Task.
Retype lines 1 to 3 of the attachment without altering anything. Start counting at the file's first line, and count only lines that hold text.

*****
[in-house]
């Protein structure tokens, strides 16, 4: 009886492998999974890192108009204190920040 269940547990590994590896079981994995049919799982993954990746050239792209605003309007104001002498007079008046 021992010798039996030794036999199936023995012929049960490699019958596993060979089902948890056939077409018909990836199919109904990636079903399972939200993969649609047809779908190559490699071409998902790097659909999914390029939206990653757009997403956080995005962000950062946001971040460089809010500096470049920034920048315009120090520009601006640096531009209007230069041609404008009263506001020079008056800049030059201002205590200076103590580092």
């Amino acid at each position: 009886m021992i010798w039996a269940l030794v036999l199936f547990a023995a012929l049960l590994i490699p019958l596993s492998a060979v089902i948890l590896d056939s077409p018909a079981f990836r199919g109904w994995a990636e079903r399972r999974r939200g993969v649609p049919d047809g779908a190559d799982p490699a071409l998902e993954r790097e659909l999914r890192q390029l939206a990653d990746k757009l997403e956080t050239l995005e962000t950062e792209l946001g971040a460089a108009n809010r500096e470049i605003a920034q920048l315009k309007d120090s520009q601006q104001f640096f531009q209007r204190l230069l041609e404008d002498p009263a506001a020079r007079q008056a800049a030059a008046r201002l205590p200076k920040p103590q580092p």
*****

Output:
[in-house]
């Protein structure tokens, strides 16, 4: 009886492998999974890192108009204190920040 269940547990590994590896079981994995049919799982993954990746050239792209605003309007104001002498007079008046 021992010798039996030794036999199936023995012929049960490699019958596993060979089902948890056939077409018909990836199919109904990636079903399972939200993969649609047809779908190559490699071409998902790097659909999914390029939206990653757009997403956080995005962000950062946001971040460089809010500096470049920034920048315009120090520009601006640096531009209007230069041609404008009263506001020079008056800049030059201002205590200076103590580092």
């Amino acid at each position: 009886m021992i010798w039996a269940l030794v036999l199936f547990a023995a012929l049960l590994i490699p019958l596993s492998a060979v089902i948890l590896d056939s077409p018909a079981f990836r199919g109904w994995a990636e079903r399972r999974r939200g993969v649609p049919d047809g779908a190559d799982p490699a071409l998902e993954r790097e659909l999914r890192q390029l939206a990653d990746k757009l997403e956080t050239l995005e962000t950062e792209l946001g971040a460089a108009n809010r500096e470049i605003a920034q920048l315009k309007d120090s520009q601006q104001f640096f531009q209007r204190l230069l041609e404008d002498p009263a506001a020079r007079q008056a800049a030059a008046r201002l205590p200076k920040p103590q580092p």